If you’ve owned a computer and an internet connection that used a phone line, and welcomed you with the voice of Elwood Edwards saying “You’ve Got Mail” then you’ve also been through several iterations of high speed internet or broadband.
Currently, connections with a steady downstream speed of 4 megabits per second or more, have been considered by the Federal Communications Commission (FCC) as “broadband”. Now though, that may all change.
The Washington Post reported on Friday morning that the FCC is considering a change in the terminology “broadband” to reflect the higher speeds that are offered by internet providers or the higher speeds suggested by companies like Netflix. While Netflix says it requires a broadband connection, the company also suggests a minimum of 10mbps downstream for it’s streaming services and 25mbps downstream for “ultra HD 4k”.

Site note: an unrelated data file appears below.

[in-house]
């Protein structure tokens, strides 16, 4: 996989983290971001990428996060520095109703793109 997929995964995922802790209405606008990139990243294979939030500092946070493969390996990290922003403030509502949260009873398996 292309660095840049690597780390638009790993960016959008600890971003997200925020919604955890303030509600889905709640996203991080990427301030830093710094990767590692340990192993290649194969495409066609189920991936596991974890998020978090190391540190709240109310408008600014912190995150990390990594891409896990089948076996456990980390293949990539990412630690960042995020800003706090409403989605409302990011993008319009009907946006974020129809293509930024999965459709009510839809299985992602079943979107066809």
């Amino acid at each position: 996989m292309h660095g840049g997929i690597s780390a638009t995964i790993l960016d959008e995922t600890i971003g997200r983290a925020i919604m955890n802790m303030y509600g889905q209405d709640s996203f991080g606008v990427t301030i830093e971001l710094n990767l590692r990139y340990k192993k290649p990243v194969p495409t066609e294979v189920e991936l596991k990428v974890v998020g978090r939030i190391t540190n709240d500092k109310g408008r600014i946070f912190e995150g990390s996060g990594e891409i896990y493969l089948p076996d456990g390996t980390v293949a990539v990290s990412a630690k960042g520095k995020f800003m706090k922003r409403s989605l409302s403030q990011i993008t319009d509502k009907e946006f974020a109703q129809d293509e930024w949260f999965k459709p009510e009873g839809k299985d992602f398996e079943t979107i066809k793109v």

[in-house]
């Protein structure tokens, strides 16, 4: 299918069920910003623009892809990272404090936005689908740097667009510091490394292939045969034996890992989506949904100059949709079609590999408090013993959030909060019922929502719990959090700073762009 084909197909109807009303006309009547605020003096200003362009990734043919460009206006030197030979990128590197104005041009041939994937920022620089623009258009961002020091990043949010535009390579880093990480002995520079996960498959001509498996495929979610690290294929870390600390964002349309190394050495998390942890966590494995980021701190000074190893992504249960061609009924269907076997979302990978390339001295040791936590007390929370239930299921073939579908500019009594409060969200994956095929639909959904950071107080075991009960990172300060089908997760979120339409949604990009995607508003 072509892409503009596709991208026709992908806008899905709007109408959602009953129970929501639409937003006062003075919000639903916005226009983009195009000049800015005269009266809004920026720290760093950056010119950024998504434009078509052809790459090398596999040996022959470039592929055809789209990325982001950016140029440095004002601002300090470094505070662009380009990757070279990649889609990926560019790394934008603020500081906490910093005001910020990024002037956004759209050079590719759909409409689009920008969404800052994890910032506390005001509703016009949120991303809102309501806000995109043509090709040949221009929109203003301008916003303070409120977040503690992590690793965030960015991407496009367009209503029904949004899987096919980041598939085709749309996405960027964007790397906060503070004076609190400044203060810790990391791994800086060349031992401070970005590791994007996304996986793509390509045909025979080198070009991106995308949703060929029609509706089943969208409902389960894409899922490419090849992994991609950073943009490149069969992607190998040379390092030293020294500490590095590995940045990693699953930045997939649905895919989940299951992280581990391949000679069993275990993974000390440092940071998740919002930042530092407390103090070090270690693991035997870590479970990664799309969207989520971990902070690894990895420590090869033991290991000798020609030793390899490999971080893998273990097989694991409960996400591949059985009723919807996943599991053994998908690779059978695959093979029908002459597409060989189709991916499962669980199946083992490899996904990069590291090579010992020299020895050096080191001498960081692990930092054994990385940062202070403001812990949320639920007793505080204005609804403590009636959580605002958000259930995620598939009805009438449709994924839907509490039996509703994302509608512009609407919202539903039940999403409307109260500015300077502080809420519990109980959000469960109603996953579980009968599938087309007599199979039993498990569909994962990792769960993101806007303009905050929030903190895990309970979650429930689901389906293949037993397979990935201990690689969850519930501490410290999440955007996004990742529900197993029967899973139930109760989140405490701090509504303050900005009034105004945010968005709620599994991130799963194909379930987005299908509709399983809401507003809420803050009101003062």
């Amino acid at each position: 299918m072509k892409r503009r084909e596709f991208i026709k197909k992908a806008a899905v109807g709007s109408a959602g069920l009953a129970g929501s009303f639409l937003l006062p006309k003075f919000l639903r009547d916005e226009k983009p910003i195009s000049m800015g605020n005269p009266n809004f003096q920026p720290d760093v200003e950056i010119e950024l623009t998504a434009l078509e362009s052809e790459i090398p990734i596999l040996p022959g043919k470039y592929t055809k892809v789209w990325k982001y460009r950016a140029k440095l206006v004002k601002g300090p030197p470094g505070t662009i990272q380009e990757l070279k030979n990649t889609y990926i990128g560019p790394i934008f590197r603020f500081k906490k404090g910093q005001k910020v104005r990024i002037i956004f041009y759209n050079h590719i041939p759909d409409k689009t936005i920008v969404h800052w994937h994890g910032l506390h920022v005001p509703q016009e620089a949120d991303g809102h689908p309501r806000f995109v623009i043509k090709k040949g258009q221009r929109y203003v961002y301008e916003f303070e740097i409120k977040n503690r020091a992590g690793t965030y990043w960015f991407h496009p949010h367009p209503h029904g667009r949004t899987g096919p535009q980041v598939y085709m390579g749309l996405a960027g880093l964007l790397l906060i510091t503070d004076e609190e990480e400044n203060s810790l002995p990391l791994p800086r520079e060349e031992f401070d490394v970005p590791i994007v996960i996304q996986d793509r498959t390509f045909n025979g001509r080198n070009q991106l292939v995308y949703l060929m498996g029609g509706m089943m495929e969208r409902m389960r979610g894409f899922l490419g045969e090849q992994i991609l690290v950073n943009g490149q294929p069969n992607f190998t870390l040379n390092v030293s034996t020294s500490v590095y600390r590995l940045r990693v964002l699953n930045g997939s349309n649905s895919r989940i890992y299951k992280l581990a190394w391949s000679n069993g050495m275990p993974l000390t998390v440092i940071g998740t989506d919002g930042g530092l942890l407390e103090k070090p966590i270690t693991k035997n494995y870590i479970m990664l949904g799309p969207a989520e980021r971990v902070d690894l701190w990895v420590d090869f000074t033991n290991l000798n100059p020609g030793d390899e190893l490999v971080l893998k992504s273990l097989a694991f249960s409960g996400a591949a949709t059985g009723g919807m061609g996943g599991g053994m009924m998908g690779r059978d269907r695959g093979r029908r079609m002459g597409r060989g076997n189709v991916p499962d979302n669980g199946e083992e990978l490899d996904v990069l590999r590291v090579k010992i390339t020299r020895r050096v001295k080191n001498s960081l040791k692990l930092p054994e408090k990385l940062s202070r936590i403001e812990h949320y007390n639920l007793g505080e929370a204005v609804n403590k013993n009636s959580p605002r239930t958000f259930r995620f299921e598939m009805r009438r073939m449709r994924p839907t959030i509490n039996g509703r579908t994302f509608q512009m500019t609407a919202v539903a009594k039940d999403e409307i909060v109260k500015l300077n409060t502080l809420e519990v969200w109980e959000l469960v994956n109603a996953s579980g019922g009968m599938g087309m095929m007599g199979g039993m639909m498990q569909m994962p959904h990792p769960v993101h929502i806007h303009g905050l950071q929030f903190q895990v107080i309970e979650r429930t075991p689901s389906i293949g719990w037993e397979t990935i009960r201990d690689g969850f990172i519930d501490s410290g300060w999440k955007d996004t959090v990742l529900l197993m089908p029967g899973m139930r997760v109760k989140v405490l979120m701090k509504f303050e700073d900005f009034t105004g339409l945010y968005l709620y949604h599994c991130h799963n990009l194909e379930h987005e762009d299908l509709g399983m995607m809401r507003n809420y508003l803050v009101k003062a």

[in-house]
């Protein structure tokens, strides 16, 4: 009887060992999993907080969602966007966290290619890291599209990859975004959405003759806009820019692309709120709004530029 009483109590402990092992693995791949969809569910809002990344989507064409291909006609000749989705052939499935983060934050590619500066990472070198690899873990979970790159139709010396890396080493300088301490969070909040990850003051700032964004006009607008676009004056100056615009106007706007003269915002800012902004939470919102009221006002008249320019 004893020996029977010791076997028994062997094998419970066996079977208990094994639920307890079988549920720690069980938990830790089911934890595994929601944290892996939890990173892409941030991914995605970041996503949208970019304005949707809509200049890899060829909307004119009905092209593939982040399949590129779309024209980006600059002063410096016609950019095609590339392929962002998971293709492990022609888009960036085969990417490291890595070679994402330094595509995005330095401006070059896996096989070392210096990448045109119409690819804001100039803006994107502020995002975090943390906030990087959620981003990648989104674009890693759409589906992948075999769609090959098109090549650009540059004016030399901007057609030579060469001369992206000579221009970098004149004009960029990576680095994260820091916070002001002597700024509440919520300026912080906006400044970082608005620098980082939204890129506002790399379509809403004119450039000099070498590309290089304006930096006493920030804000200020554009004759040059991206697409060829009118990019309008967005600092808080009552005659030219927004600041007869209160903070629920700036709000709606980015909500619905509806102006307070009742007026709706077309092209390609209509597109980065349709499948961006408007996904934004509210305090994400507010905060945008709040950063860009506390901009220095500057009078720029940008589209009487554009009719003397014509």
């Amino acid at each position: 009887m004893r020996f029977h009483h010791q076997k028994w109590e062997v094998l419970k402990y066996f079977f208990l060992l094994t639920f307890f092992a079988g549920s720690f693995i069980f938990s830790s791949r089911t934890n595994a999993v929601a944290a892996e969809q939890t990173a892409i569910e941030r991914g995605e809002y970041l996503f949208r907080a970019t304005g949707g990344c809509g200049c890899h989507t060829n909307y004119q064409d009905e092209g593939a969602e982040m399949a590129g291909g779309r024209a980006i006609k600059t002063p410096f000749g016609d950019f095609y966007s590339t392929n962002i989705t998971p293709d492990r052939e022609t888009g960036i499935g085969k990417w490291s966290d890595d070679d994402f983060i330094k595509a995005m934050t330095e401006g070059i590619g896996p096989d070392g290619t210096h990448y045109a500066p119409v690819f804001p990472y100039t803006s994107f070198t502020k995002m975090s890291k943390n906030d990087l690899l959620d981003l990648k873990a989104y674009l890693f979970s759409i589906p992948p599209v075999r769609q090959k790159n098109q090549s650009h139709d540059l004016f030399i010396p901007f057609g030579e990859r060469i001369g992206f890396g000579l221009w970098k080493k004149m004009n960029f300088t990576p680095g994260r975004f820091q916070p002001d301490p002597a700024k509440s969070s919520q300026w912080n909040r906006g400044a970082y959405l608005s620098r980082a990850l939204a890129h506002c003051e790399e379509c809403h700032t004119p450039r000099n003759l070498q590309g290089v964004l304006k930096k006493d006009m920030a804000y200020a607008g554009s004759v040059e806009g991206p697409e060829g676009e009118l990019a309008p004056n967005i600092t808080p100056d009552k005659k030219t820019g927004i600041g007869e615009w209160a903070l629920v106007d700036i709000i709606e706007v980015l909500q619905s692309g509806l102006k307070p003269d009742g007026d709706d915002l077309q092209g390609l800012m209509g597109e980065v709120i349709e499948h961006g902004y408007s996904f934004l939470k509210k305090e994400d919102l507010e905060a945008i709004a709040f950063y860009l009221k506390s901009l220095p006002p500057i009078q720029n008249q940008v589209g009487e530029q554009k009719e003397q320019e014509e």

While this really has little bearing on most people who have high speed internet, it may mean that company’s that still offer DSL service in more rural or developing areas, will have to shutter the broadband terminology or increase their download speed to maintain the verbiage.
The FCC has also said that to fit within the parameters of broadband an internet connection must have an upload speed of 2.9mbps or better. That’s up from the previous 1mbps standard.